Oh my! I can't believe it's been ten whole months since I've written to you! It's been an interesting season. I could tell you quite the tale of all the things I've worked on, but instead I'll skip over to where we are today and fill in those gaps later.
The tl;dr is I've joined DXOS to help build a developer platform for building local-first, collaborative, interoperable apps.
In March, I was introduced to Rich, the DXOS founder, by a mutual friend. As soon as we met, he fired up a demo environment called Kai and within a few minutes I recognized something that has the shape of software that I want to see in the world.
What is that shape? Let me draw you a picture. It's crude, but it might help some of you who, like me, are highly visual.
Let's break it down:
Local-first: Data is stored on device, in-browser. Local changes are snappy because there's no network roundtrip. You can disconnect the network and continue to work locally. When you reconnect, you transparently sync with other peers.
Multiplayer by default: Replication works across your device and other users and uses CRDTs (at the moment, it's Y.js) to handle conflict resolution.
Identity is baked-in: All of the data in ECHO is tied to a specific user. ECHO uses asymmetric-key cryptography to secure user data. It's similar to the way passkeys work.
Serverless / p2p: ECHO clients exchange data peer-to-peer over WebRTC. The framework handles all the tricky networking logic. No cloud infrastructure required. DXOS runs a signaling server to help peers discover each other. You can host it yourself if you want.
This brings me to my favorite point:
Apps work together: Data belongs to users, and is stored in their spaces, separate from any specific app. Multiple apps interoperate over the same data without APIs or RPC. ECHO runs in a shared worker accessible from any tab; it's like having the same database in every app.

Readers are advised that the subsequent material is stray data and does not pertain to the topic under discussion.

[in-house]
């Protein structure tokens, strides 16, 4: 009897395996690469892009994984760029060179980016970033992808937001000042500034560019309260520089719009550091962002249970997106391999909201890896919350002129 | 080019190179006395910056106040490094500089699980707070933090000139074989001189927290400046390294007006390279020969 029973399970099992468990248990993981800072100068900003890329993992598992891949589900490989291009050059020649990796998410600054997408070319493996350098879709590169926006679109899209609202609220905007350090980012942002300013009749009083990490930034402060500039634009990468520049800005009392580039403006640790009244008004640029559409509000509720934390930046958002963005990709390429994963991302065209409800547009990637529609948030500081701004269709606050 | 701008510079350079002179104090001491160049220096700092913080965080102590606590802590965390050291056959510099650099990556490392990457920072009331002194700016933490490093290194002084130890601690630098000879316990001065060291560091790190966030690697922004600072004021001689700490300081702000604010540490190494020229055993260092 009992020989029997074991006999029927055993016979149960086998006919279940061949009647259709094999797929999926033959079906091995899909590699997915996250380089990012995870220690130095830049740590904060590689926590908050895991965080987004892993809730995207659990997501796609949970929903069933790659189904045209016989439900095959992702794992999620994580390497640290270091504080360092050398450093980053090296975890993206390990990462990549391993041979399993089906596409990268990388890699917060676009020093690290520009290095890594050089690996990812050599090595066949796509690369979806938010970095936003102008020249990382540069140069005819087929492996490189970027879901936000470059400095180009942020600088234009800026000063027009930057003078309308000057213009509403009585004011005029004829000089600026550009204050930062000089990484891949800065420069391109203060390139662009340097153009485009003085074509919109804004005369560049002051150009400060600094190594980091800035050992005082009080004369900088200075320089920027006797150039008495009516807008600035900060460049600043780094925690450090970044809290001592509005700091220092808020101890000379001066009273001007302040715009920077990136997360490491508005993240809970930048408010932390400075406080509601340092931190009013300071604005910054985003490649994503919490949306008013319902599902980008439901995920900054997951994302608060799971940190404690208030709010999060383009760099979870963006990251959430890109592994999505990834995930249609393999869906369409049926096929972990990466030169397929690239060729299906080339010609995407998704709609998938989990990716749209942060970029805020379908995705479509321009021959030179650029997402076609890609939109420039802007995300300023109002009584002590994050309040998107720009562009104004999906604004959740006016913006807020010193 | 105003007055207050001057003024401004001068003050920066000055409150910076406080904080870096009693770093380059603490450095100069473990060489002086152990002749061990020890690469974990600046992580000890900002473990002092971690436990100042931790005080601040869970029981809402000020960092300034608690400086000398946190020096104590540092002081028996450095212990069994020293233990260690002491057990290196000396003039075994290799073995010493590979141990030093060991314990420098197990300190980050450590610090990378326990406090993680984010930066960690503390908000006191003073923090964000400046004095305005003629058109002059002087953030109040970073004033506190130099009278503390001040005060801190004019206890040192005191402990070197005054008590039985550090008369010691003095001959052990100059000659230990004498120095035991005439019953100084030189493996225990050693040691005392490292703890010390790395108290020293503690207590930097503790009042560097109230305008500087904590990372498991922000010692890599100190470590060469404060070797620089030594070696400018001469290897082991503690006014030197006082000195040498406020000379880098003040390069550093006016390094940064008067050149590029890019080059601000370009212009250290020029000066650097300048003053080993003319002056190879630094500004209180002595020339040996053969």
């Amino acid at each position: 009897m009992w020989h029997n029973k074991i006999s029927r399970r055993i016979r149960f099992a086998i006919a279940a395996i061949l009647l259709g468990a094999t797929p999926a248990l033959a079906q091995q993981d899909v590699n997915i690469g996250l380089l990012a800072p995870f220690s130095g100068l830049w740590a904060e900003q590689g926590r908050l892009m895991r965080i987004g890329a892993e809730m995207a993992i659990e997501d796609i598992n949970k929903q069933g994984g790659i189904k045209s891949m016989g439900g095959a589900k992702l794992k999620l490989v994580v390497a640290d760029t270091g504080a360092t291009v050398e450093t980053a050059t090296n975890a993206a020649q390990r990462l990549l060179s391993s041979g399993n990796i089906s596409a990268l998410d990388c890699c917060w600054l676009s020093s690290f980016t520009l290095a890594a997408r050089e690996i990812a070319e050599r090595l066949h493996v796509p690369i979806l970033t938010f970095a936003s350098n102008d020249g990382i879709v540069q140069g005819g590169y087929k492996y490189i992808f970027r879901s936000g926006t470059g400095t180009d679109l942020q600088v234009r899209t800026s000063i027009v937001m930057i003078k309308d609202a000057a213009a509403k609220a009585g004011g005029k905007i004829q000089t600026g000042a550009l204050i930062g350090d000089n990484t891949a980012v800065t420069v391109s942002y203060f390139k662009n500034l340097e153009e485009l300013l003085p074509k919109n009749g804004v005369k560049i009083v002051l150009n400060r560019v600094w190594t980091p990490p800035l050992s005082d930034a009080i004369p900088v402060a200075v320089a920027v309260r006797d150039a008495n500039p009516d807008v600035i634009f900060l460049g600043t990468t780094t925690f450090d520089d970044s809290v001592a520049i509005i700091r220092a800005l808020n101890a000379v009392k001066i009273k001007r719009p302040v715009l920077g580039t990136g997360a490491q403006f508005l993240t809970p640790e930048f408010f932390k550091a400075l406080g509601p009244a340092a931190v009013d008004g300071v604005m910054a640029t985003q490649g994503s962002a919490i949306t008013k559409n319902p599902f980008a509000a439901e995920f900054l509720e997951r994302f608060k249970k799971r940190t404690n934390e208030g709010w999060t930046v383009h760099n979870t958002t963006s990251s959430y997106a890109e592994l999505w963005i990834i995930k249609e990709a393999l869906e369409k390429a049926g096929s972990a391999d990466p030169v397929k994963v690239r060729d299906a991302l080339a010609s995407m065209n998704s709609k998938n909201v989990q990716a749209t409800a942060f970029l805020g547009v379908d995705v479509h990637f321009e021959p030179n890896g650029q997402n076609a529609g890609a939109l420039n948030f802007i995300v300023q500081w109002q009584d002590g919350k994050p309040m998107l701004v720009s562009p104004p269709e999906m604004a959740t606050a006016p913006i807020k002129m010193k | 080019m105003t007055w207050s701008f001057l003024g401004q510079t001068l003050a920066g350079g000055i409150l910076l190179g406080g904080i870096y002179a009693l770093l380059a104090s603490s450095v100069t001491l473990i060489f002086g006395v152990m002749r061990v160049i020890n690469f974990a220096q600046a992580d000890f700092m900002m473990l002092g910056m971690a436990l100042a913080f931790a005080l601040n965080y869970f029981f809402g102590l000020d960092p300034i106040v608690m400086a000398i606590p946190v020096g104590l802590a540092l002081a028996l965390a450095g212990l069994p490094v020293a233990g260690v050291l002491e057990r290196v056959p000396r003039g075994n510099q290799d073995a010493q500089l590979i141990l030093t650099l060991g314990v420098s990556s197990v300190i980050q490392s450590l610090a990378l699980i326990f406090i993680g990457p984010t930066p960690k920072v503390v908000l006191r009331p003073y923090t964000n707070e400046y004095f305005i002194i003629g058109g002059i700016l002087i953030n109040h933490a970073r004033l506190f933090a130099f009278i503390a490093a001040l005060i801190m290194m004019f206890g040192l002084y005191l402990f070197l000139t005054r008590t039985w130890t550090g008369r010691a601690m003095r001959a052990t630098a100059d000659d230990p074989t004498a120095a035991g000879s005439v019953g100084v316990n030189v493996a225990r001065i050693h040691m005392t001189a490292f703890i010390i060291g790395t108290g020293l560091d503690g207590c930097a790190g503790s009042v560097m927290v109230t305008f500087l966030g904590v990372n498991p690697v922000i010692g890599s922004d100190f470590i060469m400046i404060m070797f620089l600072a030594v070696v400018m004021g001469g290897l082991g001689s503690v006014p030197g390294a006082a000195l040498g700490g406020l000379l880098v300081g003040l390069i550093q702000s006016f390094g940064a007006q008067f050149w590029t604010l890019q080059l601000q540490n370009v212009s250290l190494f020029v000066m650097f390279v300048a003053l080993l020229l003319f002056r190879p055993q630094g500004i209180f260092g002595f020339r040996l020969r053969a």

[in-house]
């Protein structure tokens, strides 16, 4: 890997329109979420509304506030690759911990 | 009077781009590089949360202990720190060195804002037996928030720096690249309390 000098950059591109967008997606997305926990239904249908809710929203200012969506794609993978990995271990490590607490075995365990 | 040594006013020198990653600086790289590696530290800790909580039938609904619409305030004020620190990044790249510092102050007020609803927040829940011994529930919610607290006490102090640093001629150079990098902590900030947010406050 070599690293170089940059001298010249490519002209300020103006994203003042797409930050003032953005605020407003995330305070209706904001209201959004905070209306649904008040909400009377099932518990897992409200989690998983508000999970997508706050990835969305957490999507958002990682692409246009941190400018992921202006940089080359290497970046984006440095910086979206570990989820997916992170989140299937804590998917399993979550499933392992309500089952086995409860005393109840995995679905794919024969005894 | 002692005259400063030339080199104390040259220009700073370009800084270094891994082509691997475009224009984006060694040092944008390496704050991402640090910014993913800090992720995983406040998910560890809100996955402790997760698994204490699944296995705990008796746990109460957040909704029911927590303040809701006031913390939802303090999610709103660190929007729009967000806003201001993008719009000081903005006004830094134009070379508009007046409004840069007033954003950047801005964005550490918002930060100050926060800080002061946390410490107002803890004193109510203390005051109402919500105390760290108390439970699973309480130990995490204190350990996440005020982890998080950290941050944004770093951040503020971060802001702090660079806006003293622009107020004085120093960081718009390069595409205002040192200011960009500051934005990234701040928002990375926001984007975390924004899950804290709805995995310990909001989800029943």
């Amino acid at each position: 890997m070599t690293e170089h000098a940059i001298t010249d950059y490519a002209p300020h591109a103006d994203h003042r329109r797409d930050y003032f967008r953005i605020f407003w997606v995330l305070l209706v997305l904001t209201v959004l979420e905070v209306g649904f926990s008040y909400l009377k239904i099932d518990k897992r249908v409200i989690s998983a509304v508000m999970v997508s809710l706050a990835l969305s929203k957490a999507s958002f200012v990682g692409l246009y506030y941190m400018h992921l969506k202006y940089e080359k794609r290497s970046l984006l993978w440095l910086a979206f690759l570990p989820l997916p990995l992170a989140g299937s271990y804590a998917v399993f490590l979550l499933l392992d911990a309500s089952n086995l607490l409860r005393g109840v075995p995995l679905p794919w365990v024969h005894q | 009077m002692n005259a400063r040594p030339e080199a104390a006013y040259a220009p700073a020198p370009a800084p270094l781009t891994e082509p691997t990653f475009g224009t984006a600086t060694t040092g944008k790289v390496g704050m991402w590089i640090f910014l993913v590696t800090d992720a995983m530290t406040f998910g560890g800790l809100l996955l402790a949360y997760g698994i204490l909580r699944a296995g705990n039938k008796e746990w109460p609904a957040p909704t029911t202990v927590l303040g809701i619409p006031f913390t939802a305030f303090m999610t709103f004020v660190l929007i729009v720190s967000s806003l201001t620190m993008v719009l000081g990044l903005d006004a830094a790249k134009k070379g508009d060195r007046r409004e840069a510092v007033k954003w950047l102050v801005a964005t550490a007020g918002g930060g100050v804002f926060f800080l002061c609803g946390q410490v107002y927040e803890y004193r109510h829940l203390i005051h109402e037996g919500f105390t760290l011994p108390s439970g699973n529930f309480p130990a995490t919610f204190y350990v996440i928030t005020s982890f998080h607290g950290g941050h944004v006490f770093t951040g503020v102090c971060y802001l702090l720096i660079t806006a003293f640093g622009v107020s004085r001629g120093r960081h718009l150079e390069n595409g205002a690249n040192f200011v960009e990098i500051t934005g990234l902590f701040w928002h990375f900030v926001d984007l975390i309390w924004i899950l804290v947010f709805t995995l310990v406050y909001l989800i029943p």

And did I mention the whole thing is open source?
Is it a protocol? Yes, we had to invent some protocols to make that happen. Although we'd be happy to adopt other people's protocols if we can achieve the same outcomes.
Is it a platform? Sort of. It includes all of the infrastructure you'd need to build and deploy apps.
So then, why Operating System in the name? I think the best way to think about software of this shape is that, at the limit, it becomes a de facto operating system. Just like the browser. When software isn't a container for data, but rather a view into the data or a client for manipulating it, when the user's data lives on their device, when devices can talk directly to one another, what emerges is something that looks a whole lot like an operating system.
DXOS is a long way yet from replacing an operating system. Today, it's a bet that software in the future will have certain shape, needs to have a certain shape. I'm excited to double down on that.
Curious? I recommend a try out the DXOS React Tutorial. It takes about half an hour and exposes you to the key DXOS components. Reach out to me and let me know how it went!
I recorded a speendrun of the DXOS Getting Started guide that gives you a good feel for the experience of building a React app on DXOS.
I built a synchronizing clock / pomodoro tool using DXOS as a replacement for my current office clock.
The Local-first Web Development community started up just a few months ago with a Discord server, a monthly meetup, and an excellent group of people focused on building local-first software. It's neat to see the momentum gathering around local-first principles, with new data stores, frameworks, and technologies popping up every week. I highly recommend watching the monthly talks.
Muse is a spatial canvas tool that's built on local-first principles. Two of the founders worked on the original local-first software paper. Their podcast, Metamuse, is literally the only podcast I listen to. It's excellent. But recently, they released an episode reflecting on their local-first sync solution. They discuss the benefits and challenges, describe the problems still facing them today, and give a realistic look at the challenges challenges inherent to building local-first software. I found the episode both sobering and inspiring. Definitely worth a listen!